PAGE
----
Danny Barnes doesn’t have the same spin rate. Nor does he get strikeouts from as high in the zone from his fastball:
|Spin rate on 4-seam fastballs|
|Danny Barnes||2278 rpm||155 of 379||59th|
|Marco Estrada||2386 rpm||67 of 379||82nd|
|Average height of 4-seam fastballs on strikeouts.|
|Avg. K Height||Rank||Percentile|
|Danny Barnes||2.82 ft||168 of 369||56th|
|Marco Estrada||2.93 ft||112 of 369||70th|
But there are similarities. Barnes won’t overpower batters with velocity. In fact, his 4-seamer’s perceived velocity of 90.6 mph ranks 172nd out of 194 relievers who threw 200 or more fastballs this year, as per Statcast. He also throws mostly changeups for a secondary offering.
And, like Estrada, his strikeout and swinging strike rates are about league average.
|Strikeout & Swinging Strike Rates|
|K %||SwStr %|
So what’s the deal here? A slower fastball, a changeup and a rarely-used slider isn’t the kind of repertoire you’d expect to be exceptionally effective. But it is, as batters are hitting just .190 off Barnes’ fastball and .198 against his changeup.
How much does luck play a part? After all, 66 innings isn’t a huge sample size and relievers who look good one year can often fall apart the next. If you believe Barnes’ 4.58 FIP, 4.89 xFIP and .222 BABIP suggest major regression is coming, there will be others who agree with you. I, however, am not one of them. Pitchers who induce an extreme type of ball in play often outperform their peripherals (see again: Estrada, Marco). It’s possible that if Barnes can continue generating weak contact at high launch angles, what he’s doing will be sustainable.
Deception in spin
A key reason for Barnes’ success isn’t found in the Statcast data. As John Gibbons mentioned earlier this year, there is deception to Barnes’ fastball.
“The one thing he’s going to do, you know he’s going to throw strikes and he’s got some deception. I don’t think they pick up the ball that well on him.”
The pitcher agrees, alluding to what is referred to in the sabermetric community as “tunnelling” pitches:
I think it’s harder for the hitter to pick up the spin,” he said. “If they’re looking for a changeup, they need to wait a little longer and read the ball more before they can decide whether to swing or not
Of course, this is also what makes Estrada so effective with the two-pitch combo and low velocity – two different pitches look the same out of the hand but do completely different things on their way to the plate. The hitter is left with very little time to react.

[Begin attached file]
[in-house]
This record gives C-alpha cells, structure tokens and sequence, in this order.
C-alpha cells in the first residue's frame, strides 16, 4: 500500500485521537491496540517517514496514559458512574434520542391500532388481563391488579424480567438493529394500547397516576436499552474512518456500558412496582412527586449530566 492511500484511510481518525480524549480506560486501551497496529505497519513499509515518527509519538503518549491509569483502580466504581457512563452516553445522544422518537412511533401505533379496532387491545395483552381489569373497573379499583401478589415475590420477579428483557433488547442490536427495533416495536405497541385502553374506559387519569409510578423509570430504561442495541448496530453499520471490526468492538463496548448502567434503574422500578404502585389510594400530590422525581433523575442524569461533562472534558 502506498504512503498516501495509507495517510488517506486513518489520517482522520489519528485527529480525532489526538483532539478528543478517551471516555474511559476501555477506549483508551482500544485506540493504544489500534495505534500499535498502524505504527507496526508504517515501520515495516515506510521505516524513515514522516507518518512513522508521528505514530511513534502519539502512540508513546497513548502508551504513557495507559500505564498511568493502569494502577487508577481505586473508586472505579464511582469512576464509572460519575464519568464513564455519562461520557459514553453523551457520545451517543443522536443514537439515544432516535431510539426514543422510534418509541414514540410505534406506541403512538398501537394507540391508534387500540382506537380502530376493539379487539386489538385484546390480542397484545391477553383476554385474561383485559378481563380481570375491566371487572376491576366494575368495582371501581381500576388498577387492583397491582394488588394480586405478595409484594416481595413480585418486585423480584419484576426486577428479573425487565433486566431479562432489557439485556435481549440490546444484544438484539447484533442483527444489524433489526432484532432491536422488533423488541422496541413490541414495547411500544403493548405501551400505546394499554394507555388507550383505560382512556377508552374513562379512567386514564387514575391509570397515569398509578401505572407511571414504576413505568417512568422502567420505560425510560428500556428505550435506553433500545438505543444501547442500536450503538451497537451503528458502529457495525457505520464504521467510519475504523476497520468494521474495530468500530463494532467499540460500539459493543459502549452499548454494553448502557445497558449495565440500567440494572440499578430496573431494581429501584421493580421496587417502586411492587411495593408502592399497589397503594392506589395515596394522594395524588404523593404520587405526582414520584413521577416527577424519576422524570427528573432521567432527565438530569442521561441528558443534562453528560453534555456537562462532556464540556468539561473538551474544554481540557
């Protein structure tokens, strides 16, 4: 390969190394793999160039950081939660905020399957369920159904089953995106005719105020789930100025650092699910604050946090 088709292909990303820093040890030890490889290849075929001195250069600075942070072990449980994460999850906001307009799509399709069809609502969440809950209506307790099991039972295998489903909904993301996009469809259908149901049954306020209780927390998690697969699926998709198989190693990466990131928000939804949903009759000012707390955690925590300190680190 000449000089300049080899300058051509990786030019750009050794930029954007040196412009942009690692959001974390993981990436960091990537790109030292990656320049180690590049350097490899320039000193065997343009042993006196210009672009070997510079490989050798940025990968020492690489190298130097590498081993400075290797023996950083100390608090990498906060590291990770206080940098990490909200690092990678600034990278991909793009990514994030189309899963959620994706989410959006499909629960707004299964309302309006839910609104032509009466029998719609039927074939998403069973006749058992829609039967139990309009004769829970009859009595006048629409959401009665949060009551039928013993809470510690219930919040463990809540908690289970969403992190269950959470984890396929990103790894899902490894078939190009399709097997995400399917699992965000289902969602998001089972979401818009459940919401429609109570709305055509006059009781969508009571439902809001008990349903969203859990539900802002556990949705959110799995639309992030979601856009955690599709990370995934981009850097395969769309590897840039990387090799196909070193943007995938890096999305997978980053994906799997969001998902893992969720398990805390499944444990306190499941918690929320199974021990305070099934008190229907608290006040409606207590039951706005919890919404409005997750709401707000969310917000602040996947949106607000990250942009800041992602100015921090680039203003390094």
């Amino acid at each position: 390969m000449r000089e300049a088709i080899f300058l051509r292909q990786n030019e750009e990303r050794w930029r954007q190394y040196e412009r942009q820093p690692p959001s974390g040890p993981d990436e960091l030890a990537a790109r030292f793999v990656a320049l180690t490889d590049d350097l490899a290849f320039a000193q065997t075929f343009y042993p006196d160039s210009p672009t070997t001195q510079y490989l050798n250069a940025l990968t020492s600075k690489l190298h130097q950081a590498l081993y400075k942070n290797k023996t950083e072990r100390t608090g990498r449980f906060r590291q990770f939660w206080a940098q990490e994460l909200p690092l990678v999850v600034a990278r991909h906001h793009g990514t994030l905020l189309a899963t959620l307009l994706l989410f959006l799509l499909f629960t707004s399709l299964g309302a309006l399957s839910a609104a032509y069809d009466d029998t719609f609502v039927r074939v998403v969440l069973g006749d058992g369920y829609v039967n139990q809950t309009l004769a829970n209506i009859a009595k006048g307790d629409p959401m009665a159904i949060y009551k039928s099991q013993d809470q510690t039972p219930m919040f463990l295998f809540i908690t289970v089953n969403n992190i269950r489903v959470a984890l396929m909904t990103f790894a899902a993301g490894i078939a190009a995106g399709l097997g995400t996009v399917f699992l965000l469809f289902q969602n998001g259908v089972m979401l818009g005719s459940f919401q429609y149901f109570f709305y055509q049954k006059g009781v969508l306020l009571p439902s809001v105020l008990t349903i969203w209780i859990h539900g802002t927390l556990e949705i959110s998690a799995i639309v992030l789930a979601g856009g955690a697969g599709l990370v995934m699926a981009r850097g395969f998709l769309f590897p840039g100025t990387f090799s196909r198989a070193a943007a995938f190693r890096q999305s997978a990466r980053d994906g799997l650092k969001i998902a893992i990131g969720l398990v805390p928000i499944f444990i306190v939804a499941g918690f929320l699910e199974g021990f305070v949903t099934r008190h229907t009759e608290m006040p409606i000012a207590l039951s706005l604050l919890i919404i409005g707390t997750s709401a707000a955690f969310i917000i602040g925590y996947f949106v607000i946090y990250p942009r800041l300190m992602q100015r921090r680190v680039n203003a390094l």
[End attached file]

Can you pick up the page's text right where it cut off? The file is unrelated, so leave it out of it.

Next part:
And finally we’re here. This is where Danny Barnes is the best in baseball at something. Turning to Baseball Prospectus, a site that has quantified tunnelling and pitch sequencing, we see Barnes at the top of a 2017 leaderboard containing 303 names.
If we select the pitch sequence of fastball (1st pitch) and changeup (2nd pitch) Barnes leads MLB pitchers in Break:Tunnel ratio, which is defined as:
This stat shows us the ratio of post-tunnel break to the differential of pitches at the Tunnel Point. The idea here is that having a large ratio between pitches means that the pitches are either tightly clustered at the hitter’s decision-making point or the pitches are separating a lot after the hitter has selected a location to swing at. Either way a pitcher’s ratio can be large.
|Break-to-Tunnel Ratio, fastball/changeup pitch sequence|
Full chart: http://legacy.baseballprospectus.com/sortable/index.php?cid=2476093
This is his deception. This is why 92 mph can surprise a hitter. And this is why Danny Barnes has a chance to play a big role in the Blue Jays bullpen next year and beyond.
Let’s close with some visual evidence of his fastball and changeup.
The first video is of a high 93 mph fastball getting on a hitter faster than expected.
The second video is of some filthy changeup movement. The break, the double digit speed difference and deception out of the hand is what fooled Danny Valencia. Barnes can even get away with missed location from time to time (as he did here, by almost a foot) because the movement is so significant and the hitter’s timing is off.
Danny Barnes may not be a household name but if he continues to display these underlying skills and stays healthy, he will be in 2018.